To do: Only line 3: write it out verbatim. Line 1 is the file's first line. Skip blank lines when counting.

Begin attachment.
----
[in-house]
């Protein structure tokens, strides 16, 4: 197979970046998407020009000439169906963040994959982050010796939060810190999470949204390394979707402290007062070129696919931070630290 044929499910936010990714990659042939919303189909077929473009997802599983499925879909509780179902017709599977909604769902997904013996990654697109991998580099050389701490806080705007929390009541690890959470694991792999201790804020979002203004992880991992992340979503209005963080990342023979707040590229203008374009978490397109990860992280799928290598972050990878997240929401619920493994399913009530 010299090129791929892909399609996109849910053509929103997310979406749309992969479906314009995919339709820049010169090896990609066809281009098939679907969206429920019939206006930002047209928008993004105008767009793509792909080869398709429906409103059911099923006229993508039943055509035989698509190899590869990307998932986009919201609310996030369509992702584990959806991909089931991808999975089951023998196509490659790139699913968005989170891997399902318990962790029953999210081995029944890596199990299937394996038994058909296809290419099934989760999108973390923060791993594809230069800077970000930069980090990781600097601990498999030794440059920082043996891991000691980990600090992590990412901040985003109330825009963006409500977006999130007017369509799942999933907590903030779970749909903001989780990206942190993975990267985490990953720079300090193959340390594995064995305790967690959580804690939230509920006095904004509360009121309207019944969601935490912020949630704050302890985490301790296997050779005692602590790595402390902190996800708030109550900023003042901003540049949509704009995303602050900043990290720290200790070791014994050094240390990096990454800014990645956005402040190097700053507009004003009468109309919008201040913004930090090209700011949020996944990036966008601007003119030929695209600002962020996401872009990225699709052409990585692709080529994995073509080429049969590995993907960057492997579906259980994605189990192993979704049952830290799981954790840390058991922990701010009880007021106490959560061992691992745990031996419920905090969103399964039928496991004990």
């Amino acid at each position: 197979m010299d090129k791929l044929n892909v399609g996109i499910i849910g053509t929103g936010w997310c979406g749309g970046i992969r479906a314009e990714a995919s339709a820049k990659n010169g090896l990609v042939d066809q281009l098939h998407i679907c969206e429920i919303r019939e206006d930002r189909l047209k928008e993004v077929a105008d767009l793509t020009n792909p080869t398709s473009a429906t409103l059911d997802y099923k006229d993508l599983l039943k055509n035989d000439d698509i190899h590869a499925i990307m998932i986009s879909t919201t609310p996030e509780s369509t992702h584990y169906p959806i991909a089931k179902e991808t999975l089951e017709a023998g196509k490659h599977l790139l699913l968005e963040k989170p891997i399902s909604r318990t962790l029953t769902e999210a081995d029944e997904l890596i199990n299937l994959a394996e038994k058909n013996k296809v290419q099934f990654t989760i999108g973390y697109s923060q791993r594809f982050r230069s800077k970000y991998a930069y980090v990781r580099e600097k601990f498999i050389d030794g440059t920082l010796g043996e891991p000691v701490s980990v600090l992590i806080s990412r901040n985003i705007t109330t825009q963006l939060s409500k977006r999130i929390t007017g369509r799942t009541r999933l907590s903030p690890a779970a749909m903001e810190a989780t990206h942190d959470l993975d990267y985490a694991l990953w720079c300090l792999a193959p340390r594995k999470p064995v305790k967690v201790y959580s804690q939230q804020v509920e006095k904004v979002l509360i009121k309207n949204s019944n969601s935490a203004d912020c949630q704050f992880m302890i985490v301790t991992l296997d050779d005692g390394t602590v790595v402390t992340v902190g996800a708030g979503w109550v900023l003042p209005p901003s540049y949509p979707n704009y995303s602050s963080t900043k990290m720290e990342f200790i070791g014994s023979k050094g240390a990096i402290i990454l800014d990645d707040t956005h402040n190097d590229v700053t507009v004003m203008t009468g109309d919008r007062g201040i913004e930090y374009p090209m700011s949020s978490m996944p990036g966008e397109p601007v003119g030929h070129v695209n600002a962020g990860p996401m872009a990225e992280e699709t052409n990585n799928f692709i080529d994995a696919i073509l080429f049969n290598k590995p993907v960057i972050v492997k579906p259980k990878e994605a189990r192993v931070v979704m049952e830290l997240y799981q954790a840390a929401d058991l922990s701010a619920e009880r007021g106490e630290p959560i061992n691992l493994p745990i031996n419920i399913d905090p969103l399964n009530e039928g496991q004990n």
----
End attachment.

């Amino acid at each position: 197979m010299d090129k791929l044929n892909v399609g996109i499910i849910g053509t929103g936010w997310c979406g749309g970046i992969r479906a314009e990714a995919s339709a820049k990659n010169g090896l990609v042939d066809q281009l098939h998407i679907c969206e429920i919303r019939e206006d930002r189909l047209k928008e993004v077929a105008d767009l793509t020009n792909p080869t398709s473009a429906t409103l059911d997802y099923k006229d993508l599983l039943k055509n035989d000439d698509i190899h590869a499925i990307m998932i986009s879909t919201t609310p996030e509780s369509t992702h584990y169906p959806i991909a089931k179902e991808t999975l089951e017709a023998g196509k490659h599977l790139l699913l968005e963040k989170p891997i399902s909604r318990t962790l029953t769902e999210a081995d029944e997904l890596i199990n299937l994959a394996e038994k058909n013996k296809v290419q099934f990654t989760i999108g973390y697109s923060q791993r594809f982050r230069s800077k970000y991998a930069y980090v990781r580099e600097k601990f498999i050389d030794g440059t920082l010796g043996e891991p000691v701490s980990v600090l992590i806080s990412r901040n985003i705007t109330t825009q963006l939060s409500k977006r999130i929390t007017g369509r799942t009541r999933l907590s903030p690890a779970a749909m903001e810190a989780t990206h942190d959470l993975d990267y985490a694991l990953w720079c300090l792999a193959p340390r594995k999470p064995v305790k967690v201790y959580s804690q939230q804020v509920e006095k904004v979002l509360i009121k309207n949204s019944n969601s935490a203004d912020c949630q704050f992880m302890i985490v301790t991992l296997d050779d005692g390394t602590v790595v402390t992340v902190g996800a708030g979503w109550v900023l003042p209005p901003s540049y949509p979707n704009y995303s602050s963080t900043k990290m720290e990342f200790i070791g014994s023979k050094g240390a990096i402290i990454l800014d990645d707040t956005h402040n190097d590229v700053t507009v004003m203008t009468g109309d919008r007062g201040i913004e930090y374009p090209m700011s949020s978490m996944p990036g966008e397109p601007v003119g030929h070129v695209n600002a962020g990860p996401m872009a990225e992280e699709t052409n990585n799928f692709i080529d994995a696919i073509l080429f049969n290598k590995p993907v960057i972050v492997k579906p259980k990878e994605a189990r192993v931070v979704m049952e830290l997240y799981q954790a840390a929401d058991l922990s701010a619920e009880r007021g106490e630290p959560i061992n691992l493994p745990i031996n419920i399913d905090p969103l399964n009530e039928g496991q004990n």